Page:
To better understand what triggered the acceleration from 2017 to 2020, the team crafted an ice flow model of the glacier and ice shelf, taking into account local environmental conditions. They tested what the model would do if none of the outermost shelf had broken off into the sea, and they found that the speed-up wasn't as dramatic as what they saw in the SAR footage. The team then tried lopping off huge chunks of the shelf, as occurred in real life, and the glacier accelerated accordingly.
"The only change I made is that I removed that part of the ice shelf," Joughin said. "The speed of the model was very close to that which was observed in nature."
That said, although the model came very close to reflecting the SAR footage, there is "still a mismatch" in the true and modeled flow speeds of the floating ice, particularly toward the ice shelf's seaward edge, Dow said. This hints that some physical systems may be acting on the ice flow but are still missing from the model, she said.
"It's not yet clear how important those missing pieces are for determining the future of Pine Island Glacier," Dow told Live Science.
For instance, Dow's own research group is currently investigating what role water flow beneath the glacier plays in the melt rates of the ice above. This subglacial water accumulates due to friction from the moving glacier and geothermal heat from the earth below; eventually, the fresh water slips out from under the glacier and enters the cavity beneath the ice shelf, thus mixing up the salty seawater found there. This may drive more warm water toward the grounding line and "potentially lead to faster retreat" of the ice shelf, but the new model doesn't take this process into account, Dow noted.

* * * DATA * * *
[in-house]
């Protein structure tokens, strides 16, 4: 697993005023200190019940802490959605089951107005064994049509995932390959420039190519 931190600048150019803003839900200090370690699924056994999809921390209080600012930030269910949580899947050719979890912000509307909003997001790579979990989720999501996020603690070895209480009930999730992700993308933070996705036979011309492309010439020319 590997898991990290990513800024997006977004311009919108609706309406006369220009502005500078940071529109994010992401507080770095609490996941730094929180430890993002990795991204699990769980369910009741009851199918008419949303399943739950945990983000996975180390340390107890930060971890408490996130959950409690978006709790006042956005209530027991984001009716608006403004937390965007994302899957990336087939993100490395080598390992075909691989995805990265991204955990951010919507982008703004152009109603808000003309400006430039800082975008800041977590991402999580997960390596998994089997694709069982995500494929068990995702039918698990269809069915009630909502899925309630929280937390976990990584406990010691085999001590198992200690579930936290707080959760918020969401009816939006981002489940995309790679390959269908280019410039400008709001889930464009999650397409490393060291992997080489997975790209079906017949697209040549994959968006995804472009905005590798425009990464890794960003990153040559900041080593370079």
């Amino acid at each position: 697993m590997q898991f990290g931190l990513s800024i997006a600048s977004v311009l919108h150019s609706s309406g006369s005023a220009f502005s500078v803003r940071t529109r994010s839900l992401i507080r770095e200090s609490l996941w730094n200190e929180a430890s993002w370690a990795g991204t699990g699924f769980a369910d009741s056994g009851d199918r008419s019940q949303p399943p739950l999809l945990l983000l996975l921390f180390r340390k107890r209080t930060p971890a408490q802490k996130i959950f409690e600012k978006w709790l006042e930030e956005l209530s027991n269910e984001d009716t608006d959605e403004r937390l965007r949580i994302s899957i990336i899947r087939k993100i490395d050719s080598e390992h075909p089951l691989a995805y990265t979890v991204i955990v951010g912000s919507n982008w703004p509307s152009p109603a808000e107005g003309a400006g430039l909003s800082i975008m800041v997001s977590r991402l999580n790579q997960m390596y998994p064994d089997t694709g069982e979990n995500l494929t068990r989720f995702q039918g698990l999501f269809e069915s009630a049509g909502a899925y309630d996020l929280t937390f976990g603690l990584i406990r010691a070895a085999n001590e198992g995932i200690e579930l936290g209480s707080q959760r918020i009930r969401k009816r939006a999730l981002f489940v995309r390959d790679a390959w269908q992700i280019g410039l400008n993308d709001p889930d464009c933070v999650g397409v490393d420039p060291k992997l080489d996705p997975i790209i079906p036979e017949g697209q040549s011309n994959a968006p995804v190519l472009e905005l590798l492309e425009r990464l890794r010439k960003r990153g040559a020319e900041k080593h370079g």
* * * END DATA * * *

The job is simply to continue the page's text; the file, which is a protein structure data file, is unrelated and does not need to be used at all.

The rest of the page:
And there's another missing puzzle piece that scientists must address: When deep fractures appear in the ice shelf, what ultimately causes icebergs to snap free?
While scientists can model melt-driven thinning fairly well, "the part about the shelf breaking up gets into fracture mechanics," a tricky physical factor that also comes into play in earthquake prediction, Joughin said. "The bottom line is … it's hard to say when something is going to rupture or break," he said. Being better able to predict when the icebergs might calve off the ice shelf would allow scientists to better predict the subsequent speed-up of the glacier, as well as the related sea-level rise, he noted.
But even if the glacier speeds up again in the near future, its contribution to sea-level rise shouldn't suddenly spike to a catastrophic level in the realm of several feet a year, Joughin said. Again, the glacier currently contributes about 0.006 inches of sea-level rise annually, so "even if you tripled that, we'd only be at half-a-millimeter [0.02 inches] a year," he noted.
Originally published on Live Science.